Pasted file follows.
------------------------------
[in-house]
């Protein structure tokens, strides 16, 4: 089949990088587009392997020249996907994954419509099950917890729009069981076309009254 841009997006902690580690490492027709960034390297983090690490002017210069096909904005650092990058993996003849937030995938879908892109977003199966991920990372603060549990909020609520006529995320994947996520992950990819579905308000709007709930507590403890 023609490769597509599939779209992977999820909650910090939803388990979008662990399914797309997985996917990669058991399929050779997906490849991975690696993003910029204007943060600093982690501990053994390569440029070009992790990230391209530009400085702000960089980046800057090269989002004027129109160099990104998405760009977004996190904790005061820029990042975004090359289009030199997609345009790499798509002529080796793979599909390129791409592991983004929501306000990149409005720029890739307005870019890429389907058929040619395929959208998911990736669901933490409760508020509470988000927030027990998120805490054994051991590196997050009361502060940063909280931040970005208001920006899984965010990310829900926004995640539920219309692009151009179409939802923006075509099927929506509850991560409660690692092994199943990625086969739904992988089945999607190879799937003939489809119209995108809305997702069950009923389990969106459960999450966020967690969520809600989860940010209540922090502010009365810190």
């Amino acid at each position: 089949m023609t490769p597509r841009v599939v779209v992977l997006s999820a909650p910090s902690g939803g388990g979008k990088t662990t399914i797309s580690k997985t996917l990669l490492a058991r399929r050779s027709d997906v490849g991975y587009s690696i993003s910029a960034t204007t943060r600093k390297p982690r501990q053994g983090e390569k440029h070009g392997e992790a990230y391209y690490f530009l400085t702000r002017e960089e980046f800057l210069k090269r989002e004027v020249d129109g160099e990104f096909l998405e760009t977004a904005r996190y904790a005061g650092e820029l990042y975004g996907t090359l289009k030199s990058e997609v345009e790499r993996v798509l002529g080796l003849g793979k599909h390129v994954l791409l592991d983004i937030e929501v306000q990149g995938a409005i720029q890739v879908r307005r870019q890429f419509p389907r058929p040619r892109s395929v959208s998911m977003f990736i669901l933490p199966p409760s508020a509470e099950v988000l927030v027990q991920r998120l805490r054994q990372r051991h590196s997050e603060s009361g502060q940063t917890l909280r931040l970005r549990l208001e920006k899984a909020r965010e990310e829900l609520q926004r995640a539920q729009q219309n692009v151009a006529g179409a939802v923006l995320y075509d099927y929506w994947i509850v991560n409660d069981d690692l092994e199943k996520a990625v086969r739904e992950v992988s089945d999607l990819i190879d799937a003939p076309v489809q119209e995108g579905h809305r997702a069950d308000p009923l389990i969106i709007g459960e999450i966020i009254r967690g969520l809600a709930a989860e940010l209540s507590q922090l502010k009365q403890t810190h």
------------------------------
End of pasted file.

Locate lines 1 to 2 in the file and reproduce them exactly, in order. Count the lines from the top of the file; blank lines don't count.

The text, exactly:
[in-house]
């Protein structure tokens, strides 16, 4: 089949990088587009392997020249996907994954419509099950917890729009069981076309009254 841009997006902690580690490492027709960034390297983090690490002017210069096909904005650092990058993996003849937030995938879908892109977003199966991920990372603060549990909020609520006529995320994947996520992950990819579905308000709007709930507590403890 023609490769597509599939779209992977999820909650910090939803388990979008662990399914797309997985996917990669058991399929050779997906490849991975690696993003910029204007943060600093982690501990053994390569440029070009992790990230391209530009400085702000960089980046800057090269989002004027129109160099990104998405760009977004996190904790005061820029990042975004090359289009030199997609345009790499798509002529080796793979599909390129791409592991983004929501306000990149409005720029890739307005870019890429389907058929040619395929959208998911990736669901933490409760508020509470988000927030027990998120805490054994051991590196997050009361502060940063909280931040970005208001920006899984965010990310829900926004995640539920219309692009151009179409939802923006075509099927929506509850991560409660690692092994199943990625086969739904992988089945999607190879799937003939489809119209995108809305997702069950009923389990969106459960999450966020967690969520809600989860940010209540922090502010009365810190």